Andreae Prozesky is all for child labour in the kitchen.
Way back in the 80s, a children’s television game show called “Just Like Mom” ran on TV. As part of the fun, moms from around the Toronto area would subject themselves to a hideous taste-test round, in which they sampled cookies created by the primary-school-aged contestants during the earlier bake-off, attempting to tell which cookie had been baked by their own darling child.
Ketchup was an oft-added ingredient. Ketchup?
Even as a youngster, I couldn’t wrap my head around my age-mates’ compulsion to put ketchup in the cookies. Was it ignorance? Malice? Revenge? Perhaps a gustatory secret message to Mom? (“My cookie will be the one with ketchup, Ma. We’re on our way to Disney World, for sure!”) Or was ketchup such a ubiquitous household item that these kids assumed it went in everything, like butter or flour?
I was completely mystified by it.
Far be it from me to criticize other mothers’ parenting styles, but those kids really should have been able to follow a cookie recipe. I guess that would have made for boring television—much less of an eeew-factor—but seriously: Cookies aren’t exactly rocket science.
Most kids I know make awesome kitchen help. Messy kitchen help maybe, but enthusiastic. One of the first skills children master is filling containers up and pouring them out. They freakin’ love it. And that’s the first phase of baking right there. Obviously, they’re not up for anything too complicated, so forget the croquembouche or anything with sticky, scorching, caramel syrup. But most basic cookie recipes are perfectly kid-friendly. They’ll take a good chunk out of an otherwise Blue’s Clues-filled afternoon, and, hell, you’ll have cookies at the end of it.
If my daughter is a more advanced cook than some of her pre-school pals, it’s only because, for the first three years of her life, she refused to be more than eighteen inches away from me at any given time. She was ten weeks old when I did a whole year’s Christmas baking with her in one arm and the other arm wrist-deep in cookie batter. Post-partum insanity? Perhaps, but ever since then, the kitchen, with its implements and motors and things that get hot, has been part of her comfort zone.
Before Bonnie was born, I remember reading in some crap parenting book that children shouldn’t be encouraged to play games that involve food preparation, because they’re stunned and they can’t tell the difference between a pretend oven and a real one. Which is absolute rubbish. The idea that the kitchen is full of danger is a harmful one, I believe, and one that’s bound to lead to a complicated relationship with food later on. Kids should be taught to manage danger, not avoid it. I’m not saying I let my four-year-old run around with knives and skewers, but she is an ace with a whisk and a wooden spoon, and she can hold her hand on top of mine when I’m using the electric mixer. At two she was into putting egg-soaked bread in a hot pan to make French toast, and these days she can stir a white sauce, grate cheese, and (carefully, with oven mitts) put a tray of cookies into the oven.
Children, like animals, understand that very hot things are not for touching. If you tell them that knives are only for grown-ups who have been practicing cutting things for a long time, chances are they’ll listen. Something like, “you know, if you cut your finger off with that knife, missy, there will be blood everywhere and it won’t ever wash out of that ballerina outfit you’re wearing, and there will be blood and bits of finger in the cookies, and we’ll have to throw all the cookies in the garbage.” I’ve found that appealing to a child’s vanity and gluttony does a lot more to dissuade them from cutting their fingers off than does anything else, but perhaps my child is particularly vain and gluttonous. I’m particularly vain and gluttonous, so it only makes sense.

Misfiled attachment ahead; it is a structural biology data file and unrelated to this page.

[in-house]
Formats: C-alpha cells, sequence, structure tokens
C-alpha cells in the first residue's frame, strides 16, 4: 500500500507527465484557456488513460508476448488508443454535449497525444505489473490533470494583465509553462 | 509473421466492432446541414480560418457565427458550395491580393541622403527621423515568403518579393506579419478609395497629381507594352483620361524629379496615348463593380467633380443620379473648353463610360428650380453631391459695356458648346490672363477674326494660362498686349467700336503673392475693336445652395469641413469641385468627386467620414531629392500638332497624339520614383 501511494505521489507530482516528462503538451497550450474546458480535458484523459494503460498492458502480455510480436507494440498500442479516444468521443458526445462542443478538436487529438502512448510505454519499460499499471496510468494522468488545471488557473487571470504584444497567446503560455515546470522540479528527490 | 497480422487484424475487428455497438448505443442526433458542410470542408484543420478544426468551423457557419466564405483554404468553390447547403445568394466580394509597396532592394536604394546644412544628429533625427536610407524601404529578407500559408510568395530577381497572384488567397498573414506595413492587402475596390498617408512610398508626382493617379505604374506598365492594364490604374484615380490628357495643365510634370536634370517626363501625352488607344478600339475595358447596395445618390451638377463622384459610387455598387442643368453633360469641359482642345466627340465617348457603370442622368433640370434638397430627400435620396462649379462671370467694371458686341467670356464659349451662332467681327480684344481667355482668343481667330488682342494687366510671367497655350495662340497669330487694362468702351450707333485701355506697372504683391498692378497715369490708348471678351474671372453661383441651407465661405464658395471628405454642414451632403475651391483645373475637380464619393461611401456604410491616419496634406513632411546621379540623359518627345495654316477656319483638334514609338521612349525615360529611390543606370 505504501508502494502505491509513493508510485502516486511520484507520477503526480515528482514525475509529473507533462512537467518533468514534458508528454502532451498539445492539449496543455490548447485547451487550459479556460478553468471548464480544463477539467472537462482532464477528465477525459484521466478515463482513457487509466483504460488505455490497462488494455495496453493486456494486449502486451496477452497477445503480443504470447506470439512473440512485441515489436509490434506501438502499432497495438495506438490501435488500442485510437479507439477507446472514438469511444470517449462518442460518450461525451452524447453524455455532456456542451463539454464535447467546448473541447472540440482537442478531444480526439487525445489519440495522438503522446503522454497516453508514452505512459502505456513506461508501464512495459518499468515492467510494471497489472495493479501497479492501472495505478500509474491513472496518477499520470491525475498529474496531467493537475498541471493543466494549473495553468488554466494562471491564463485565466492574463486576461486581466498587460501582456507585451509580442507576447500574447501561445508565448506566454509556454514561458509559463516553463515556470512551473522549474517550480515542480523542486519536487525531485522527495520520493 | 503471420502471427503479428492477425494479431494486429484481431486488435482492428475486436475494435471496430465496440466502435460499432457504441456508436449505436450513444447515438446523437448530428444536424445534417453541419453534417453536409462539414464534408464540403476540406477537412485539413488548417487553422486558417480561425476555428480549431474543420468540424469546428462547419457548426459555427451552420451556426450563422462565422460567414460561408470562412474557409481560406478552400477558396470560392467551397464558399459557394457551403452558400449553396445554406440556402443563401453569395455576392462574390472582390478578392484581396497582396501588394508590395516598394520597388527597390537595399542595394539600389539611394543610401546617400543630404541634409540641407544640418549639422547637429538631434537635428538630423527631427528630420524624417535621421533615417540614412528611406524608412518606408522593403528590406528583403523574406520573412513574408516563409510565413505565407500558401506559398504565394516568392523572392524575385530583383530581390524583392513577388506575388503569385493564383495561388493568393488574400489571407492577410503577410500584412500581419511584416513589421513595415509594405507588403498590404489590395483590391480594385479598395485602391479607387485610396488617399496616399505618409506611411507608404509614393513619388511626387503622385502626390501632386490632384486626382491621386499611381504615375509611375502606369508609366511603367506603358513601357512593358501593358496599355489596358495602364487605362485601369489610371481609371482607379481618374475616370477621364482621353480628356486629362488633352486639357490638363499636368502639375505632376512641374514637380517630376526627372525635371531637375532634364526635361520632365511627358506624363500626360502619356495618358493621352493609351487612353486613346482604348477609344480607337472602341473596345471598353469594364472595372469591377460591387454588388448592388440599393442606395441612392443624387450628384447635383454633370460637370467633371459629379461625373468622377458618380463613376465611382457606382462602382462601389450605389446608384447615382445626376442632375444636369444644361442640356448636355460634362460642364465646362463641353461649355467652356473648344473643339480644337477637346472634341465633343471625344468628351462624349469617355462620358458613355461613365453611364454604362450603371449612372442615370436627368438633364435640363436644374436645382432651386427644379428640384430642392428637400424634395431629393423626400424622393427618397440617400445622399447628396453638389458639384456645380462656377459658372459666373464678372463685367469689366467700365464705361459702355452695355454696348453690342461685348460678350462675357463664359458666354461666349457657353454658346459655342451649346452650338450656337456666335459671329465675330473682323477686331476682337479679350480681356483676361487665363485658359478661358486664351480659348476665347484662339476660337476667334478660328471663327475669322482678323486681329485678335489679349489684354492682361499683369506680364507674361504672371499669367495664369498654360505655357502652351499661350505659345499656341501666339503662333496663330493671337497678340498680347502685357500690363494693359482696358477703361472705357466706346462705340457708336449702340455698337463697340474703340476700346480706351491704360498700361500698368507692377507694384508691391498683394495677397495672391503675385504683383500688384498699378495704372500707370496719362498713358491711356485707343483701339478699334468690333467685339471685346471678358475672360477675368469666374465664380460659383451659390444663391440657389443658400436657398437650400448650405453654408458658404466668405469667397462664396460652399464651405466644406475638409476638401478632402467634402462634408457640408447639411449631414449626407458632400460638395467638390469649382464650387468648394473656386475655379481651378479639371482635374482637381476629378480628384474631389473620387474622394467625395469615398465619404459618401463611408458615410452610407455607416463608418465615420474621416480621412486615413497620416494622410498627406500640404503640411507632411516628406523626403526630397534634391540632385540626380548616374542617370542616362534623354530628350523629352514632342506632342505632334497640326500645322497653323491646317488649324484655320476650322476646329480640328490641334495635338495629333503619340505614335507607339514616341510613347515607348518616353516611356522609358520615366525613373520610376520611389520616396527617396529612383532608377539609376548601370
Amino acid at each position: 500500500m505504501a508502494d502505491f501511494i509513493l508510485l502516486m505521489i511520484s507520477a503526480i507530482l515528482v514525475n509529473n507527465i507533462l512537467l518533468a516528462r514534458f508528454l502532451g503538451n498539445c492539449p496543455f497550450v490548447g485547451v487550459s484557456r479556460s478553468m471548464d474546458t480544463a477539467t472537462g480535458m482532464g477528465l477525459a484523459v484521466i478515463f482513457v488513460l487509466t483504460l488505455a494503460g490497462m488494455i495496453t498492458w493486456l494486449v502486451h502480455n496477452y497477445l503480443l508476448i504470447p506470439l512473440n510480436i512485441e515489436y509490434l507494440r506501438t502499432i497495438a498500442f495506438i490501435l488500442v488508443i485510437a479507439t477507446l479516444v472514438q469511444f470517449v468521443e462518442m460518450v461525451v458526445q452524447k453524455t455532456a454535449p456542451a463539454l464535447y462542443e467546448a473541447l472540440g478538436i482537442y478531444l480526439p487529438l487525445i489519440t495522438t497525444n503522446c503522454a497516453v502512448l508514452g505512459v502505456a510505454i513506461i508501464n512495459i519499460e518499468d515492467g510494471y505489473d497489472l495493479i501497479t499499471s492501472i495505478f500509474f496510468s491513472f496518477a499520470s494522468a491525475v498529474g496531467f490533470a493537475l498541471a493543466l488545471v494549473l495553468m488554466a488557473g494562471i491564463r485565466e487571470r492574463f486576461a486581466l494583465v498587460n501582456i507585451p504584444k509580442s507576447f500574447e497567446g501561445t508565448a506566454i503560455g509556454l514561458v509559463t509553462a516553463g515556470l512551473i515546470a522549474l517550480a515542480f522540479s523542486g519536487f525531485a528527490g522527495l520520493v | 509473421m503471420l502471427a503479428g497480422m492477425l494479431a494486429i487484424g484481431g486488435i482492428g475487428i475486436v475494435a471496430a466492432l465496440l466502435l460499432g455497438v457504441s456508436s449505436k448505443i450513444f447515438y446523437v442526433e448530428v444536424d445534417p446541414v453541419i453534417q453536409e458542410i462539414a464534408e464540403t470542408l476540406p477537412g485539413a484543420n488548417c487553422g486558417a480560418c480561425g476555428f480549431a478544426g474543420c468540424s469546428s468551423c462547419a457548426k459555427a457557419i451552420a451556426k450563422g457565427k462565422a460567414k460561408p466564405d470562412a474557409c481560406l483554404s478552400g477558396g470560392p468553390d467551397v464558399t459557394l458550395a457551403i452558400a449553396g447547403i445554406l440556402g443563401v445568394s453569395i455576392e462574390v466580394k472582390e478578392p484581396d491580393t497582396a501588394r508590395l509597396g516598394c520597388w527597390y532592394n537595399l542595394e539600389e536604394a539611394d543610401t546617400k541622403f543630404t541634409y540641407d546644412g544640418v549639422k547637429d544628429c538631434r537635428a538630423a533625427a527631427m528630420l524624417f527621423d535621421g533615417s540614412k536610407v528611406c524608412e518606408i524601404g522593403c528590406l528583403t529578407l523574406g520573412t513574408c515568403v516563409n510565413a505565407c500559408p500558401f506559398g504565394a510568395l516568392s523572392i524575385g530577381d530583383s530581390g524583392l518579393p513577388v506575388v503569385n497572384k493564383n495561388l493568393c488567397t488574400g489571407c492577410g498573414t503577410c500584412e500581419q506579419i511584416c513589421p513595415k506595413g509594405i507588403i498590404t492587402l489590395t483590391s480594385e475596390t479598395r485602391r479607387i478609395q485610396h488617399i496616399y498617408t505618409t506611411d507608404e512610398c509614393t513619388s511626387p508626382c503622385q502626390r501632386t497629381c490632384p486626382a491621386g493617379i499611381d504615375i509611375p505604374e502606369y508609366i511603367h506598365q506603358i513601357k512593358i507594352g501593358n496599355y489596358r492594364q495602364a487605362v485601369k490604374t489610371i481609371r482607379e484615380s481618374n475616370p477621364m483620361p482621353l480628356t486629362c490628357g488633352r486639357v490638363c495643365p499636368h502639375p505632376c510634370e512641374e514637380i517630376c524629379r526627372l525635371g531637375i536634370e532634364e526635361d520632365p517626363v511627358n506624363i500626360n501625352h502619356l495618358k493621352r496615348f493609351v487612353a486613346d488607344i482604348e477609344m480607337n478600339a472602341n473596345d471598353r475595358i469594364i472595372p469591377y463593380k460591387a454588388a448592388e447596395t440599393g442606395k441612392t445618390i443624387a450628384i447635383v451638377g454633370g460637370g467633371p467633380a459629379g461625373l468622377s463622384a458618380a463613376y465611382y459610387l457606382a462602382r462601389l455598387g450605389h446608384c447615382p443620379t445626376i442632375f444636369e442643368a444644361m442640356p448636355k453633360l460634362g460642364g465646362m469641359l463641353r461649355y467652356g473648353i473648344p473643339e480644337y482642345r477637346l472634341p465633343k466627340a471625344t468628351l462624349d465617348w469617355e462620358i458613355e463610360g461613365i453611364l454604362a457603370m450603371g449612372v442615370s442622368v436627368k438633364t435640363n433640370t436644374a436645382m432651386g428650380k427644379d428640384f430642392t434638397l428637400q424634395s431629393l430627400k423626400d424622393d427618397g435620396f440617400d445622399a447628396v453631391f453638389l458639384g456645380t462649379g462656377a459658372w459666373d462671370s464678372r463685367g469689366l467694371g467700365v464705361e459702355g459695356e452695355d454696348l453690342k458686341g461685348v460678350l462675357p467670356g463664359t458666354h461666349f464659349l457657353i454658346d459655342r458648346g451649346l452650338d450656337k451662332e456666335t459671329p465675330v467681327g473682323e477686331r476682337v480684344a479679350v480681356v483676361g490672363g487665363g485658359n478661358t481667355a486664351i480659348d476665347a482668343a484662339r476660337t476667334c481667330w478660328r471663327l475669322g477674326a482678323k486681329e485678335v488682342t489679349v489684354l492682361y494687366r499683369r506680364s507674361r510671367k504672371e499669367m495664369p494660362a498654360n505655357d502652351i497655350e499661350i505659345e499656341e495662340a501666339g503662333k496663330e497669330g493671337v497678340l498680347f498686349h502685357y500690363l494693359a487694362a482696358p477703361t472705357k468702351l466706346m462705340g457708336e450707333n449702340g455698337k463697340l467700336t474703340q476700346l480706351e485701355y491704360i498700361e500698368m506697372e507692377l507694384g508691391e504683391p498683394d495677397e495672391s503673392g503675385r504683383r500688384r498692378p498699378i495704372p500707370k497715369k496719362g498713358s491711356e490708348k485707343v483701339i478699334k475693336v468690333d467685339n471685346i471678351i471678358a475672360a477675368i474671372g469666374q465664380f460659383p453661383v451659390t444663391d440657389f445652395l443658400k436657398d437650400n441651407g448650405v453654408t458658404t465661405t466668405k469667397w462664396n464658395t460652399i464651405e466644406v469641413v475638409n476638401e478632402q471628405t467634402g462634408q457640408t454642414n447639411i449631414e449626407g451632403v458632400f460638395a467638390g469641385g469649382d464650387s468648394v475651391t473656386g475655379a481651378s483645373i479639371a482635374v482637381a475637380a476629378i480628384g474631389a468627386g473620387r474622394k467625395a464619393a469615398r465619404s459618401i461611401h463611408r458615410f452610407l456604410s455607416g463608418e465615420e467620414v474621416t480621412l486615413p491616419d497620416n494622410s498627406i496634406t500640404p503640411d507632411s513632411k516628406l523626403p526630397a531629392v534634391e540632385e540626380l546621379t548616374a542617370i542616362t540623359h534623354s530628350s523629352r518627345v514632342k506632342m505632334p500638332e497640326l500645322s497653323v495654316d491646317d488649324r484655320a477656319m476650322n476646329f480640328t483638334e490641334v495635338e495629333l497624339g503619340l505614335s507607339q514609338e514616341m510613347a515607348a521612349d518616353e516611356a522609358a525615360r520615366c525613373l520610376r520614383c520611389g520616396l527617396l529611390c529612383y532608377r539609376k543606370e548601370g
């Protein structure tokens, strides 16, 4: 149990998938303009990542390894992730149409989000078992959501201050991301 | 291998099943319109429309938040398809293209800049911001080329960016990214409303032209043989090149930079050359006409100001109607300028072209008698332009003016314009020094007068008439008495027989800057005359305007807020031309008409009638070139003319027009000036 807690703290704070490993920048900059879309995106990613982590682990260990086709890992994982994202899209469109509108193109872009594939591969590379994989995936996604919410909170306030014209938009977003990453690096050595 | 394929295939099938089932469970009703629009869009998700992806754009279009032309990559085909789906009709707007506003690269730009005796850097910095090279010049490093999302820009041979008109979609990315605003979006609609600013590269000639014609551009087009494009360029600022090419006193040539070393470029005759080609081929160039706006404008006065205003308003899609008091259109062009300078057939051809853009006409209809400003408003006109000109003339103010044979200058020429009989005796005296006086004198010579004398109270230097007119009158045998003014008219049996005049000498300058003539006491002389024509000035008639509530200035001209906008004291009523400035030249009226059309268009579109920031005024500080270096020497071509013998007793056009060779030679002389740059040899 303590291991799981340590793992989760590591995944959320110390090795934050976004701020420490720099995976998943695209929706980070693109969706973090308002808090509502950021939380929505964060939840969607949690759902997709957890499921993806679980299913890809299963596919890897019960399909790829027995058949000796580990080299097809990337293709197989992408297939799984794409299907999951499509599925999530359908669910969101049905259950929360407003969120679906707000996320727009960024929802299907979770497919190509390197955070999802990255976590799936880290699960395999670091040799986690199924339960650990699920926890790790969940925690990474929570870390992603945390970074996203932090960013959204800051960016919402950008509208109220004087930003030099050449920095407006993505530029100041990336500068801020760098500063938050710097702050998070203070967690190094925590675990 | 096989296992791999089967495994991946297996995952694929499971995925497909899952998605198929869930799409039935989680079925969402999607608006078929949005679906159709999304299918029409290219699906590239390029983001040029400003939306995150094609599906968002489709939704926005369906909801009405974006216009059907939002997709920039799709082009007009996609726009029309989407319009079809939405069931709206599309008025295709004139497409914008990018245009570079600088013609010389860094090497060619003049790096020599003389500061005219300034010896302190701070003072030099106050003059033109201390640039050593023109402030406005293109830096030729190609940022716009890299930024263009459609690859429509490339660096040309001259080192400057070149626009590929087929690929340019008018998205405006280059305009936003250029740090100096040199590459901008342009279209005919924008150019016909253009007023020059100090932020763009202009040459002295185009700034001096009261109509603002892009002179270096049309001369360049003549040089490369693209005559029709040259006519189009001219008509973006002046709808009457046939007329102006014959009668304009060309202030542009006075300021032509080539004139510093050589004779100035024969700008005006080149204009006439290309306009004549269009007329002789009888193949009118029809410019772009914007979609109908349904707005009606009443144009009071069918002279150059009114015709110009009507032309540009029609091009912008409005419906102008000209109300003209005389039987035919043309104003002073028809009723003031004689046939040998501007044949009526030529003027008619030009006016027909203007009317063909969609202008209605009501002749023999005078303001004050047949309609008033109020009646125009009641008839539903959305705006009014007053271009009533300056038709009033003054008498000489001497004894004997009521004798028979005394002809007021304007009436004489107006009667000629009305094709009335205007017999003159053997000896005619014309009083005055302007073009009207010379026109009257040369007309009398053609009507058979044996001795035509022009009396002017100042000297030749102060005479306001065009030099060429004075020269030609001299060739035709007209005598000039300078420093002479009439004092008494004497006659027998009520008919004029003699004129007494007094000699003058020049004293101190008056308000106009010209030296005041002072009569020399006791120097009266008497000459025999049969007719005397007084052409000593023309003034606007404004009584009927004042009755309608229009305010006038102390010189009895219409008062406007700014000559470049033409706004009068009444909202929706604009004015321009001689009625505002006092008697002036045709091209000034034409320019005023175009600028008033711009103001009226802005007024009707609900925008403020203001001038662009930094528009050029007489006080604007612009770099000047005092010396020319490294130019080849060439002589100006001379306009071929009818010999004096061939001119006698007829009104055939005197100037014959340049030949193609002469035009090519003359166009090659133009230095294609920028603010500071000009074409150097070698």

Anyway, we’ve never lost a finger, big or small, here at Food Nerd Laboratories, and any kitchen burns have been small and aloe-treatable.
When I ask my daughter what kind of cookies she wants to make, she can name something that actually exists, and she can tell me most of the ingredients that make up the recipe.
Thank goodness, ketchup is never one of them.
Bonnie’s Favourite Peanut Butter Chocolate Chip Cookies
1/3 cup unsalted butter, softened
1 cup smooth natural peanut butter (100% peanuts)
3/4 cup dark brown sugar
1/2 teaspoon vanilla
1/4 cup milk
1 1/4 cup unbleached white flour
1 teaspoon baking powder
1/2 teaspoon salt
3/4 cup chocolate chips
Preheat oven to 325F
In a large bowl, with an electric mixer, beat butter and peanut butter until well combined. Add sugar and cream well; add egg and do the same. Beat in vanilla and milk.
In a small bowl, stir baking powder and salt into flour. Add flour mixture to peanut butter mixture and beat to combine (or have young helper mix the two with clean, dry hands – it’s like squishing playdough). Stir (or squish) in chocolate chips.
Drop dough by great heaping tablespoonfuls onto a parchment-lined baking sheet. Flatten each cookie slightly with your hands (another good job for a young helper). Bake 8-10 minutes, until golden around the edges. Makes about eighteen 2 1/2 -inch cookies.
Careful! Peanut butter cookies burn very easily. Make sure your oven is fully preheated before you put them in, or they’ll get a blast of heat from below and they’ll scorch all to hell. Which makes children (and me) cry.
Send your questions, comments, and knife-wielding suggestions to firstname.lastname@example.org